Diet in diabetes
This article needs to be updated.(February 2018)
A diabetic diet is a diet that is used by people with diabetes mellitus or high blood sugar to minimize symptoms and dangerous complications of long term elevations in blood sugar (i.e.: cardiovascular disease, kidney disease, obesity).
Among guideline recommendations including the American Diabetes Association (ADA) and Diabetes UK, there is no consensus that one specific diet is better than others. This is due to a lack of long term high quality studies on this subject matter.
For overweight and obese people with diabetes, the most important aspect of any diet is that it results in loss of body fat. Losing body fat has been proven to improve blood glucose control and lower insulin levels.
The most agreed-upon recommendation is for the diet to be low in sugar and refined carbohydrates, while relatively high in dietary fiber, especially soluble fiber. Likewise, people with diabetes may be encouraged to reduce their intake of carbohydrates that have a high glycemic index (GI), although the ADA and Diabetes UK note that further evidence for this recommendation is needed.
People with diabetes can eat any food that they want, preferably a healthy diet with some carbohydrates, but they need to be more cognizant of the carbohydrate content of foods and avoid simple sugars like juices and sugar-sweetened beverages. For people dependent on insulin injections (both type 1 and some type 2 diabetics), it is helpful to eat a consistent amount of carbohydrate to make blood sugar management easier.
To date there is no consensus that eating a diet consisting of any particular macronutrient composition (i.e.: the ratio of fat, protein, and carbohydrate in the diet) is more beneficial for diabetics. However, research on diabetic diets is limited due to the nature of nutritional research. Studies in this space tend to be observational as opposed to experimental, relatively short in duration, and have relatively poor compliance due to the difficulty of controlling the diets of study participants at all hours of the day for extended periods of time. Thus, more large-scale multi-center trials in the future are required to further define recommendations.
Carbohydrates include sugars, starches, and fiber. These foods have the greatest impact on blood sugar levels as once they are consumed they are broken down into sugars that absorbed in the small intestine.
The American Diabetes Association (ADA) does not recommend a specific amount of carbohydrate consumption for diabetic diets. Although it is not recommended to use fructose as an added sweetener because it may adversely affect plasma lipids. There is no minimum required amount of daily dietary carbohydrates as the body can make glucose through various metabolic processes including gluconeogenesis and glycogenolysis. The same is not true of the protein and fat as both contain constituent components that are essential and cannot be synthesized through human metabolism.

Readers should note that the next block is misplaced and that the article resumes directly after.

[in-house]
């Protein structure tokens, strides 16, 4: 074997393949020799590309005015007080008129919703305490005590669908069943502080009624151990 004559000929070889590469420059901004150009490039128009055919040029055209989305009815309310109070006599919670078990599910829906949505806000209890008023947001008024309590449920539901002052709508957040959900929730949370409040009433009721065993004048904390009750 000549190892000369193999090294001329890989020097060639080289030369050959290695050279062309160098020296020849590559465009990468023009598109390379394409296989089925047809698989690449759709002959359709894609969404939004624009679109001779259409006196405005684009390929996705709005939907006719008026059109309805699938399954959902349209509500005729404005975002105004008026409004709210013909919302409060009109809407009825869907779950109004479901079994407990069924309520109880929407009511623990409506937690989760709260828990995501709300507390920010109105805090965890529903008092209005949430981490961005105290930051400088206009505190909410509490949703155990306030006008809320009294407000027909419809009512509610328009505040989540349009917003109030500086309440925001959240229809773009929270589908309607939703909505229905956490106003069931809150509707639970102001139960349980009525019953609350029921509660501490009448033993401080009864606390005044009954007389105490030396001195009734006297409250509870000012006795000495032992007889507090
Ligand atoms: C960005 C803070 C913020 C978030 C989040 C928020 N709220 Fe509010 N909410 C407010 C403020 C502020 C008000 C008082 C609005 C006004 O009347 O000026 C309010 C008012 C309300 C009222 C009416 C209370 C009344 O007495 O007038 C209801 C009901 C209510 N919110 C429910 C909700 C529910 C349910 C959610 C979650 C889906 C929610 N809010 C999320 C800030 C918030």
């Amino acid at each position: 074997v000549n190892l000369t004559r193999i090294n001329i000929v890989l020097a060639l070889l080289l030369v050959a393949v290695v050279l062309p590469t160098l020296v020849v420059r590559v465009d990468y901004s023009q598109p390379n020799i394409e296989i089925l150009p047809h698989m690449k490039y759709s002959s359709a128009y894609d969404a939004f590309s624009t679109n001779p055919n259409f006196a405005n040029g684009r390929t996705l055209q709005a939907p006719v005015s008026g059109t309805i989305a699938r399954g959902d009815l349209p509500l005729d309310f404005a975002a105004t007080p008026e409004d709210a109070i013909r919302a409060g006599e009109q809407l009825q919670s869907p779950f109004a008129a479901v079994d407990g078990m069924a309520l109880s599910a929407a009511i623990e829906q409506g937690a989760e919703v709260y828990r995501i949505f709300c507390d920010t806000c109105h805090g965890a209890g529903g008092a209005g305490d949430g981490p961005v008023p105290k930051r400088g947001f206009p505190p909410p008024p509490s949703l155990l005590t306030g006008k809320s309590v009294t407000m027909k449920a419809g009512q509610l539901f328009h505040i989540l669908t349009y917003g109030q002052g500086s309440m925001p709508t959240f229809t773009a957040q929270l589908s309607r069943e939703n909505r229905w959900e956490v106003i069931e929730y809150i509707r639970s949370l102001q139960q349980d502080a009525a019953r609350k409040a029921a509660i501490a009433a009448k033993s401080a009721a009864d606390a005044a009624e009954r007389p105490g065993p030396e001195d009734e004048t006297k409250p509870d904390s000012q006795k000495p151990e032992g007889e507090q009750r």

The ADA also addresses the glycemic index and glycemic load of foods as they pertain to diabetics, but they decline to make specific recommendations due to the unclear clinical utility. However, meta-analyses including the most recent Cochrane Systematic Review have found that a low glycemic index diet results in better blood glucose control as measured by glycated hemoglobin A1c (HbA1c) as well as fewer hypoglycemic episodes.
Benefits may be obtained by consumption of dietary fiber. There is some evidence that consuming dietary fiber may help control blood sugar levels; however, the ADA does not recommend any different goals for fiber intake for diabetics compared to non-diabetics.
The ADA does not make a specific recommendation about the total amount of fat that should be consumed by diabetics on a daily basis.Yet at Mastering Diabetes, the recommendation is no more than 30grams per day.  They do note that studies have shown that high fat diets that have replaced carbohydrates with fat have shown improved glycemic control and improved blood lipid profiles (increased HDL concentration and decreased triglycerides) compared to low fat diets. The ADA recommends avoiding all foods that have artificial sources of trans fats but note that the small amount of trans fats that naturally occur in meat and dairy are not a concern.
At this time the ADA does not have a specific recommendation for dietary cholesterol intake. A causal link between dietary cholesterol consumption and cardiovascular disease has not been established.